The current dispute between media buyer CIA and ITV sales house Laser – and the revelation that CIA, quite legally, exploited its joint ownership of Morgan CIA to finesse its airtime deal with Laser – has raised the question of how much in the world of media buying is hidden so that clients never get to know about it.
“I have never seen media auditors looking so cheerful,” remarks one media director. “Christmas has come early if you make your money on the principle that media buyers cannot be trusted.”
The fact of the matter is that a journalist is in no better position than a client to judge how much “shady” business goes on in the industry. You have to be there in the meetings – doing the business – to know how clean or dirty an industry it is. But the journalist probably hears of many more whispered scams and apocryphal tales than the average client.
Perhaps the story with the best provenance is the document that shows a media buyer in the early Nineties broking space in the colour supplements of the Sunday papers. The media buyer negotiated a blanket rate of 8,000 per page for a period of months – the recession was biting and the newspaper group was desperate.
However, the pages were invoiced to the various clients who were placed on them at prices ranging from 10,000 to 14,000. The media buyer made a pure profit of 264,000 on that single deal. Unfortunately, a rival newspaper group, which wasn’t seeing any of the action, found out about the racket and informed one of the clients – who promptly sacked the media buyer.
Broking media is the most basic and straightforward scheme. It was once said that a particularly reputable old agency had found a way of procuring two “P” numbers on the Donovan Data System (DDS) used to book airtime between agencies and television contractors.
The DDS system uses the P number to send details of the booking automatically, on behalf of the agency, to the client for the same amount as the booking. With two P numbers it is possible to make the price agreed with the TV contractor different to the price charged to the client. Of course this has never been proved and DDS will not discuss the possibility that it ever could have happened.
But broking media prices lacks imagination compared with the racket dreamed up by a now defunct poster buying specialist. This specialist – which went bankrupt owing money to a number of poster contractors – is supposed to have invented an entire poster contractor in the North of England.
This fictitious poster contractor was always very busy and its high quality sites attracted top prices from this one specialist. This trickery could not go on these days, now that the poster industry is served by a number of independent site inspection companies. However, rumours of the odd “ghost” site do still emerge.
It seems no media, and no side of the business, is exempt from slanderous gossip. There is a famous story of the ad sales director of a newspaper group whose home benefited from a fully fitted luxury kitchen when a kitchen manufacturer received a particularly good advertising deal in his newspapers.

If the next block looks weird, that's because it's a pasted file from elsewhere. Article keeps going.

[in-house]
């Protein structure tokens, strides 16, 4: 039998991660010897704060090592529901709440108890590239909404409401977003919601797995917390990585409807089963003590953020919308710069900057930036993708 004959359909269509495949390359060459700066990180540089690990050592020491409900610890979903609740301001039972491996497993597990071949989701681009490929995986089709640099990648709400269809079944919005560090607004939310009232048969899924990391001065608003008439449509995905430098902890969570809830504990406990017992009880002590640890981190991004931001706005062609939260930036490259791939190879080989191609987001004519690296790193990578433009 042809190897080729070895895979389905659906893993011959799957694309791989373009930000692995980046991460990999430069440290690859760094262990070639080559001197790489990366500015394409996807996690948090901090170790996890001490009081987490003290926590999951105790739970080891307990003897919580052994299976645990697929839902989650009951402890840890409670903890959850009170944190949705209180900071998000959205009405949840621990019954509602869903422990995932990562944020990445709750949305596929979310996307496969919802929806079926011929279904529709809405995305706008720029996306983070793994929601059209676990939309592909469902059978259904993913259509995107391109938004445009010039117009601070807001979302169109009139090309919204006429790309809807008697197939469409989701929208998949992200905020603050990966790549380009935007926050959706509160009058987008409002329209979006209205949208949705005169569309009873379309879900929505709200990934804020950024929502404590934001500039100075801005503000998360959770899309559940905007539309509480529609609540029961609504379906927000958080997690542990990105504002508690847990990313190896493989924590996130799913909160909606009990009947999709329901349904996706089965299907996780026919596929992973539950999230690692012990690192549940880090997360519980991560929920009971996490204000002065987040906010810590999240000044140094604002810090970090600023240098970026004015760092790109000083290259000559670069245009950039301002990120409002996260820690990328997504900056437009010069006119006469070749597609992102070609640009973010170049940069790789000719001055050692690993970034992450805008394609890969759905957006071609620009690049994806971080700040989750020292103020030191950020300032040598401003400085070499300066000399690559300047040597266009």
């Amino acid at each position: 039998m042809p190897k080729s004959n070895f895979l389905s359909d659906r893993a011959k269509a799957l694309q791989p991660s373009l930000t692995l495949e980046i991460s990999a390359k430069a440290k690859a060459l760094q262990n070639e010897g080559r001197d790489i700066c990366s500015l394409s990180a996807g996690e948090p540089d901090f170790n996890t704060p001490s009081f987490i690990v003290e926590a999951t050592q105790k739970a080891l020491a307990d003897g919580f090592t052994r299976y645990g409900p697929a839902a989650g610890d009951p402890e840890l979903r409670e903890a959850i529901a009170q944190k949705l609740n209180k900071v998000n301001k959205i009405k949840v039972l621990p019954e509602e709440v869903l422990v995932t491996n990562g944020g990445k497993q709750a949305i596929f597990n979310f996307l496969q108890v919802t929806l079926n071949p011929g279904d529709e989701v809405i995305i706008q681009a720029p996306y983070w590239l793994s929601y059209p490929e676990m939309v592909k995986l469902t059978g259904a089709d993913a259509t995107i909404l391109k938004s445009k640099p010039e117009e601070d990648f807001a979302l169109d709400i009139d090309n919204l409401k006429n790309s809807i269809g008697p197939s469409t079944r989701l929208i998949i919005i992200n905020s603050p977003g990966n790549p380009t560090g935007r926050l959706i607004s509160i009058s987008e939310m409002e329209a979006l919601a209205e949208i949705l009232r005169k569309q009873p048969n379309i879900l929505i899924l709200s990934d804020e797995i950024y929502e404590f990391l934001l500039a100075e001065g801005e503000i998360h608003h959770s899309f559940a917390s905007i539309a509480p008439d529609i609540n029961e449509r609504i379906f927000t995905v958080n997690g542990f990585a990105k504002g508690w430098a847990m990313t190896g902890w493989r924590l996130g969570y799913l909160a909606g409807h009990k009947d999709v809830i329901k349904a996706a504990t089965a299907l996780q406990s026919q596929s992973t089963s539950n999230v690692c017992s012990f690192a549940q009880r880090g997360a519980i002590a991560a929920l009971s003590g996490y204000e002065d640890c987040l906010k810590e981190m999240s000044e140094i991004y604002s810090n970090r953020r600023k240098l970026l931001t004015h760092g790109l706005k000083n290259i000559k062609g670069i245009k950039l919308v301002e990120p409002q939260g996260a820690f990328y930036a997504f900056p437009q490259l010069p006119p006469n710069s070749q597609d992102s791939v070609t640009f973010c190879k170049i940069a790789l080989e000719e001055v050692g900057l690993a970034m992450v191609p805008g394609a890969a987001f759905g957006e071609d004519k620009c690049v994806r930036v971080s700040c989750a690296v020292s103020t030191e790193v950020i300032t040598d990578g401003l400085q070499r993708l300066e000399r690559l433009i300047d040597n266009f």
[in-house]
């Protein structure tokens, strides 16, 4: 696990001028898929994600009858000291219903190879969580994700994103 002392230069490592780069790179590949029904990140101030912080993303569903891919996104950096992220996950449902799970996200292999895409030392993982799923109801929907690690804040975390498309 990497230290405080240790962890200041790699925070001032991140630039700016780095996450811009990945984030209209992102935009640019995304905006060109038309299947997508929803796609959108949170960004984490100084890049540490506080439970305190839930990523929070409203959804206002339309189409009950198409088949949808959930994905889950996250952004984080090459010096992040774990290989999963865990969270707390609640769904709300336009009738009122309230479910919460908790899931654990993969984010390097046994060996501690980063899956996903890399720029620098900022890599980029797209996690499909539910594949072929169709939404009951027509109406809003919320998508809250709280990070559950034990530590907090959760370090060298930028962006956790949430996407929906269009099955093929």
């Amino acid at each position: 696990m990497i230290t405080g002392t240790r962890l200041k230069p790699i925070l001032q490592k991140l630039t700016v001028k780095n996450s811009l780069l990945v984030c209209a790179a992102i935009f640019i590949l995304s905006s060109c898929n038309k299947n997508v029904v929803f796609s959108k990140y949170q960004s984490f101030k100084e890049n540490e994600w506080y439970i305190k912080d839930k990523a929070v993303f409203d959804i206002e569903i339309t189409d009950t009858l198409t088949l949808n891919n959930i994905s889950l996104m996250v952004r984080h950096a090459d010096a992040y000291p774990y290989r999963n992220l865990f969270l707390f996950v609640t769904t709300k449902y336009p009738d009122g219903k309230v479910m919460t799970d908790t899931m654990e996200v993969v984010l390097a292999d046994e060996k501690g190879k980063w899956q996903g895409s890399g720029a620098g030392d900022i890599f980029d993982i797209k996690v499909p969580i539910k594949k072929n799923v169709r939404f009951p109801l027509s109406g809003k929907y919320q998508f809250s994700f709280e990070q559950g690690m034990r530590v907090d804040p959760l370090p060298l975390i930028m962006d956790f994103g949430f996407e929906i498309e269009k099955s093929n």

Indeed, home improvement seems to be a key feature in many stories. One media agency director is rumoured to have been loaned money for a house extension by the poster specialist his agency chose to put all its clients’ money through. No one is quite sure if the loan was paid back.
More enterprising still is the story of an ad sales executive in the newspaper industry who is now very senior in a very large agency. This lowly exec was always able to fill that one last page left unwanted at the end of the day.
Invariably, the last page was sold to an airline. It was always the same airline and it was always found – a week or so later – that the airline had in fact received the page free just to fill the space. What was only found out much later was that the sales exec was in return getting free airline tickets .
Some tricks in the industry are not so much corrupt practices as borderline professional fouls. It is estimated by one ex-employee of a media buyer, which used a great deal of regional press, that this agency made at least 200,000 a year by invoicing clients for ad space that the regional papers themselves forgot to invoice the agency for.
“Basically, if there are hundreds of thousands of pounds worth of transactions going on there is enough space for error for some buyers to make a tidy profit – as long as the client doesn’t ask about the forgotten invoice,” he says.
Similarly borderline is the business of account queries. During periods when interest rates are high some agencies spend months arguing with a media owner about the placing of a series of TV spots or the reproduction quality of pages. At the same time, the client’s money sits in the overnight money markets earning interest for the agency.
It is hard to condemn the borderline practices that allow media agencies to earn a margin on business. To win business now it is often necessary to work for almost cost price – at a time when an explosion in media means more planning work for an agency to get a client’s message across.
Journalists, of course, are often pilloried for seeking out the shady and corrupt. But the success of media auditors probably means that we are no more suspicious than the average advertiser.